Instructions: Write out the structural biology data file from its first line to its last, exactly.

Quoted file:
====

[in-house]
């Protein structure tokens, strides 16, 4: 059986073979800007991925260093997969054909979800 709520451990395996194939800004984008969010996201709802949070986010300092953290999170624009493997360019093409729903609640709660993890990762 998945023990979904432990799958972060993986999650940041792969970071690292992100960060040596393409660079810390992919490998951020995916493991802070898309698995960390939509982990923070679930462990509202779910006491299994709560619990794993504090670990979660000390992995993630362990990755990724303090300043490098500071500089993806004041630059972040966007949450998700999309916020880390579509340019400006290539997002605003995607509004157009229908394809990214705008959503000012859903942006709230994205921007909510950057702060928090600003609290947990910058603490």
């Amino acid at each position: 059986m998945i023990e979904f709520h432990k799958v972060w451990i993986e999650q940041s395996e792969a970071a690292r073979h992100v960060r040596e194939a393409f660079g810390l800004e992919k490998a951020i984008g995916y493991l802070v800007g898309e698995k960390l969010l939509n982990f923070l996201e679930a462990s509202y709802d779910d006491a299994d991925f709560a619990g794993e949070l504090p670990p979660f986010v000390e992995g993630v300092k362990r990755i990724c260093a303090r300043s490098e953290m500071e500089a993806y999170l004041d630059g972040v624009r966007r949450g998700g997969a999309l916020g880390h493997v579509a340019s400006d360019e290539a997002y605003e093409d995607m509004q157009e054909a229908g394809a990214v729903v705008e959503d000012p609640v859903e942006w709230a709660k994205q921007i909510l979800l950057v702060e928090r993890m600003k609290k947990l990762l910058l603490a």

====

[in-house]
């Protein structure tokens, strides 16, 4: 059986073979800007991925260093997969054909979800 709520451990395996194939800004984008969010996201709802949070986010300092953290999170624009493997360019093409729903609640709660993890990762 998945023990979904432990799958972060993986999650940041792969970071690292992100960060040596393409660079810390992919490998951020995916493991802070898309698995960390939509982990923070679930462990509202779910006491299994709560619990794993504090670990979660000390992995993630362990990755990724303090300043490098500071500089993806004041630059972040966007949450998700999309916020880390579509340019400006290539997002605003995607509004157009229908394809990214705008959503000012859903942006709230994205921007909510950057702060928090600003609290947990910058603490």
């Amino acid at each position: 059986m998945i023990e979904f709520h432990k799958v972060w451990i993986e999650q940041s395996e792969a970071a690292r073979h992100v960060r040596e194939a393409f660079g810390l800004e992919k490998a951020i984008g995916y493991l802070v800007g898309e698995k960390l969010l939509n982990f923070l996201e679930a462990s509202y709802d779910d006491a299994d991925f709560a619990g794993e949070l504090p670990p979660f986010v000390e992995g993630v300092k362990r990755i990724c260093a303090r300043s490098e953290m500071e500089a993806y999170l004041d630059g972040v624009r966007r949450g998700g997969a999309l916020g880390h493997v579509a340019s400006d360019e290539a997002y605003e093409d995607m509004q157009e054909a229908g394809a990214v729903v705008e959503d000012p609640v859903e942006w709230a709660k994205q921007i909510l979800l950057v702060e928090r993890m600003k609290k947990l990762l910058l603490a």